A Fulltone OCD pedal also has got a bright character that cops the tone too.

    A strat and a bright amp with lots of gain to work with is all you need. Attack the notes. Cut the mids.
     
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  12. CigBurn

    CigBurn TDPRI Member

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    While there is a lot of truth in the "you'll always sound like you" sentiment, there is a lot to be said for learning to recreate the tones and techniques of the greats.

    Go ahead and see the response you get in a club playing Pink Floyds Comfortably Numb with a different tone and style, they'll eat you alive. The same goes for a lot of Hendrix, SRV, Knopfler, Santana and any number of others.
     
  13. Wally

    Wally Telefied Ad Free Member

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    Clint’s, thanks for that video. I really like the part about a Strat needing a boost to sound big.....the truth can be hilarious!!
     
  14. luckett

    luckett Banned

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    Digital SRV bedroom tone is no joke. It's serious interweb bidness. It ranks up there with determining what year the first Dumble ODS was made.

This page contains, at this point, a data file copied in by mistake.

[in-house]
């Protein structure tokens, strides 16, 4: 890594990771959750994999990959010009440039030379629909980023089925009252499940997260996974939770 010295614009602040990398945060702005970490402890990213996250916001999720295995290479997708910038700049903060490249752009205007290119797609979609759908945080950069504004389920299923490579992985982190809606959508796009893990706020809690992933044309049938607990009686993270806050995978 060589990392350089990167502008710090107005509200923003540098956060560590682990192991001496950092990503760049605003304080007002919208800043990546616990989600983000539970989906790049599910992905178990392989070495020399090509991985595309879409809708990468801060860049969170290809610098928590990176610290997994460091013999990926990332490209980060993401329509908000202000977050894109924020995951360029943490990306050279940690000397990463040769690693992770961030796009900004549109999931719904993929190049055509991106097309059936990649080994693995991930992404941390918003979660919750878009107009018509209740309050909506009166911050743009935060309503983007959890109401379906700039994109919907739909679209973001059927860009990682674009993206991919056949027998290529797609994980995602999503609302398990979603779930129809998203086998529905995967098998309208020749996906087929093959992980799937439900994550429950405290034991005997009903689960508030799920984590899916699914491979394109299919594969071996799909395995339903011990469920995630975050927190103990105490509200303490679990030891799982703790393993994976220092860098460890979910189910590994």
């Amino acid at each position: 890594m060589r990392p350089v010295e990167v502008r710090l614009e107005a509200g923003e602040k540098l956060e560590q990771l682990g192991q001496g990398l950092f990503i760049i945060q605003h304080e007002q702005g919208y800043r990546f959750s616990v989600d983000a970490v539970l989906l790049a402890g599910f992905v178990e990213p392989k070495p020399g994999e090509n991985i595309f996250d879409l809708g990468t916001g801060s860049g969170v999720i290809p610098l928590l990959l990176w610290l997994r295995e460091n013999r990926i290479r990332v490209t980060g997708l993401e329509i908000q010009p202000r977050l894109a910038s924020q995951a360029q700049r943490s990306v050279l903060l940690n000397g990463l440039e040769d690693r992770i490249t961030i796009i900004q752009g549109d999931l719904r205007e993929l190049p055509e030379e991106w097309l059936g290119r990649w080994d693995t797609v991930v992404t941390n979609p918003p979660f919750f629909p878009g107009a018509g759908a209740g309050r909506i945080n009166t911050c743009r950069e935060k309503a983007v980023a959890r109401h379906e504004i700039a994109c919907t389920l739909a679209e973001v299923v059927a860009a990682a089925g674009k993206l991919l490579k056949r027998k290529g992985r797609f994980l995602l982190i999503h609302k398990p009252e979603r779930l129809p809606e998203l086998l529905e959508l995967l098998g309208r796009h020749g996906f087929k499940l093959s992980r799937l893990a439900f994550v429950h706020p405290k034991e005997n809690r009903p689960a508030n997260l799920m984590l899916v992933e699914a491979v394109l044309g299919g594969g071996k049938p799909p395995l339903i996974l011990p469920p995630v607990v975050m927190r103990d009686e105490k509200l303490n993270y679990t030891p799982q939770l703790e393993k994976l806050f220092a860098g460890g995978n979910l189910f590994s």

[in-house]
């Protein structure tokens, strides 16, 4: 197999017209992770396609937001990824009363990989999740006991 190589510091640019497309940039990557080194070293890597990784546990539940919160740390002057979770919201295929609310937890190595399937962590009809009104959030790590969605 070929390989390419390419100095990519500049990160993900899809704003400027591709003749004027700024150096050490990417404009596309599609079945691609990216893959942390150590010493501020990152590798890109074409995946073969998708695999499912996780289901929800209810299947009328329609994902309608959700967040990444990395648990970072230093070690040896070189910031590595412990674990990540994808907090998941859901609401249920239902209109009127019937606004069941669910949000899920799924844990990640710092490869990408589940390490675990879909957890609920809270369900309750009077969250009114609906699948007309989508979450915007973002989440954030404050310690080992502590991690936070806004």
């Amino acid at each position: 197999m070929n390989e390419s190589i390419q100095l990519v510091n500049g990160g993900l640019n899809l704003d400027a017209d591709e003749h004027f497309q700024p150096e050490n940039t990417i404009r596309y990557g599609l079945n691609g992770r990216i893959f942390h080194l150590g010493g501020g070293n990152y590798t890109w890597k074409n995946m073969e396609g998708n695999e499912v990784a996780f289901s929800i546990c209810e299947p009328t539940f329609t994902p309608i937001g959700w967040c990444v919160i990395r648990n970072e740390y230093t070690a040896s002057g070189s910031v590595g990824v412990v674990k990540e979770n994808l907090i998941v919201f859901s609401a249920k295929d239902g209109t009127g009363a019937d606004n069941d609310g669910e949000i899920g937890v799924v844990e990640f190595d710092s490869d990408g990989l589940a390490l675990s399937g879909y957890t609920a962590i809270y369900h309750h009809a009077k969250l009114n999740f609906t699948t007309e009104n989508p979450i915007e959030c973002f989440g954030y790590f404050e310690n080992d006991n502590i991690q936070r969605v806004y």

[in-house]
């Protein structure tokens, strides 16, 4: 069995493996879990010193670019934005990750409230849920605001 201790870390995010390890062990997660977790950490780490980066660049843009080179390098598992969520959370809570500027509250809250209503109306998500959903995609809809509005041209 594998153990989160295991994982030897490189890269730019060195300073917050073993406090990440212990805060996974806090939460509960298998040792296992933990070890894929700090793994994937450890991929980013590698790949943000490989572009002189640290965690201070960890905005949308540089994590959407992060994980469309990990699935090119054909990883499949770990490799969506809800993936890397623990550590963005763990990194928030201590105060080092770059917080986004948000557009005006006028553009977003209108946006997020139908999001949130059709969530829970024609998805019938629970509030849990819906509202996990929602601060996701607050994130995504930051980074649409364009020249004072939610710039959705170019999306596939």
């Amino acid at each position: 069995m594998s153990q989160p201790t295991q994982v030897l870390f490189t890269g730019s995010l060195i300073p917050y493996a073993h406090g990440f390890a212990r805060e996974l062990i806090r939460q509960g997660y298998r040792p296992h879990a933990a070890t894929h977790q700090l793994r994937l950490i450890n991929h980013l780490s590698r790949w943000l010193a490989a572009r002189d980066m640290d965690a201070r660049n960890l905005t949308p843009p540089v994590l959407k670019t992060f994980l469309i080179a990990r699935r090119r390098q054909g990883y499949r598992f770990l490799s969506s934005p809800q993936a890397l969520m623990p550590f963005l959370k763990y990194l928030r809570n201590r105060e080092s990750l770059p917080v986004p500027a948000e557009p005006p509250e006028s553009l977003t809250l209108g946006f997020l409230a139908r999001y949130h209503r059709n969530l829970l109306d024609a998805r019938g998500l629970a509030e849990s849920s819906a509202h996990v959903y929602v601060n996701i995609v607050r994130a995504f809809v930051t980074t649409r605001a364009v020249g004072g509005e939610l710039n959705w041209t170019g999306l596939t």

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  15. Vintage Fan

    Vintage Fan Tele-Meister

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    That does not sound anything like SRV.

    Buy a Fender Super Reverb with a blackface circuit.

    There is no SS amp that will get you the SRV sound. I've been thru the journey of buying a dozen SS amps including a Katana. They don't duplicate the SRV tone, sustain, punch, or sensitivity to the attack heard in SRV's recordings & videos.

    I finally bought a 1969 Fender Super Reverb with a blackface circuit and had it recapped & new tubes. No pedals needed. Plug straight in and crank it up.

    The Super Reverbs sound awesome and practically play the music for you.
     
    Last edited: Nov 25, 2018
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  16. homesick345

    homesick345 Poster Extraordinaire

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    I totally respect your opinion.